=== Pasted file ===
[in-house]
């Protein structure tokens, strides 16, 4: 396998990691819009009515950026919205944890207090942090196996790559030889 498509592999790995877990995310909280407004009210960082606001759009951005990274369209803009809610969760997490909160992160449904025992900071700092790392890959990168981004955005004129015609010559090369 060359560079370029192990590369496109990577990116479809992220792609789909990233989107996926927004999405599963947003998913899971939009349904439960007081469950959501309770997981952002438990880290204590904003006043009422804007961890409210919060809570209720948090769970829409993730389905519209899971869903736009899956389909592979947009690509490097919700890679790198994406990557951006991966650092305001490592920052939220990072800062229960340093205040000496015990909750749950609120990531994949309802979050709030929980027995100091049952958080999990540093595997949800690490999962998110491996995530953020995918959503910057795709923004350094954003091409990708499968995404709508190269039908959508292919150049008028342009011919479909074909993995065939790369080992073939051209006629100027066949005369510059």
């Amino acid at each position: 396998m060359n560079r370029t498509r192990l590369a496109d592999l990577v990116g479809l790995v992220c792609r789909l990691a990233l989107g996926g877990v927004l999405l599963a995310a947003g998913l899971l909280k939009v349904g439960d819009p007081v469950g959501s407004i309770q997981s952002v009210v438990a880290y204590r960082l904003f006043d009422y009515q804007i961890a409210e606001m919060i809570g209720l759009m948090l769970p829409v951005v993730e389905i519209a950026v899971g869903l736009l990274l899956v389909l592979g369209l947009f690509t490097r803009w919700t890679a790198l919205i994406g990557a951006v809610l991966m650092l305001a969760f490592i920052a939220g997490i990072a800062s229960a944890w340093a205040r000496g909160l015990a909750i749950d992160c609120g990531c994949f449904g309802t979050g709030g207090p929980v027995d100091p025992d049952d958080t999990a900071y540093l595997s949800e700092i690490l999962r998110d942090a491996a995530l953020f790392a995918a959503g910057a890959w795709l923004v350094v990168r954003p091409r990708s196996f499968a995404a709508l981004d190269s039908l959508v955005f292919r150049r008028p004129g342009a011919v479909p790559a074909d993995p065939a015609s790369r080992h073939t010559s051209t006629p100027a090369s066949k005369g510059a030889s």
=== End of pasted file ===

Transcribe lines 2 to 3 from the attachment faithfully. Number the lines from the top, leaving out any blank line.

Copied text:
């Protein structure tokens, strides 16, 4: 396998990691819009009515950026919205944890207090942090196996790559030889 498509592999790995877990995310909280407004009210960082606001759009951005990274369209803009809610969760997490909160992160449904025992900071700092790392890959990168981004955005004129015609010559090369 060359560079370029192990590369496109990577990116479809992220792609789909990233989107996926927004999405599963947003998913899971939009349904439960007081469950959501309770997981952002438990880290204590904003006043009422804007961890409210919060809570209720948090769970829409993730389905519209899971869903736009899956389909592979947009690509490097919700890679790198994406990557951006991966650092305001490592920052939220990072800062229960340093205040000496015990909750749950609120990531994949309802979050709030929980027995100091049952958080999990540093595997949800690490999962998110491996995530953020995918959503910057795709923004350094954003091409990708499968995404709508190269039908959508292919150049008028342009011919479909074909993995065939790369080992073939051209006629100027066949005369510059």
């Amino acid at each position: 396998m060359n560079r370029t498509r192990l590369a496109d592999l990577v990116g479809l790995v992220c792609r789909l990691a990233l989107g996926g877990v927004l999405l599963a995310a947003g998913l899971l909280k939009v349904g439960d819009p007081v469950g959501s407004i309770q997981s952002v009210v438990a880290y204590r960082l904003f006043d009422y009515q804007i961890a409210e606001m919060i809570g209720l759009m948090l769970p829409v951005v993730e389905i519209a950026v899971g869903l736009l990274l899956v389909l592979g369209l947009f690509t490097r803009w919700t890679a790198l919205i994406g990557a951006v809610l991966m650092l305001a969760f490592i920052a939220g997490i990072a800062s229960a944890w340093a205040r000496g909160l015990a909750i749950d992160c609120g990531c994949f449904g309802t979050g709030g207090p929980v027995d100091p025992d049952d958080t999990a900071y540093l595997s949800e700092i690490l999962r998110d942090a491996a995530l953020f790392a995918a959503g910057a890959w795709l923004v350094v990168r954003p091409r990708s196996f499968a995404a709508l981004d190269s039908l959508v955005f292919r150049r008028p004129g342009a011919v479909p790559a074909d993995p065939a015609s790369r080992h073939t010559s051209t006629p100027a090369s066949k005369g510059a030889s």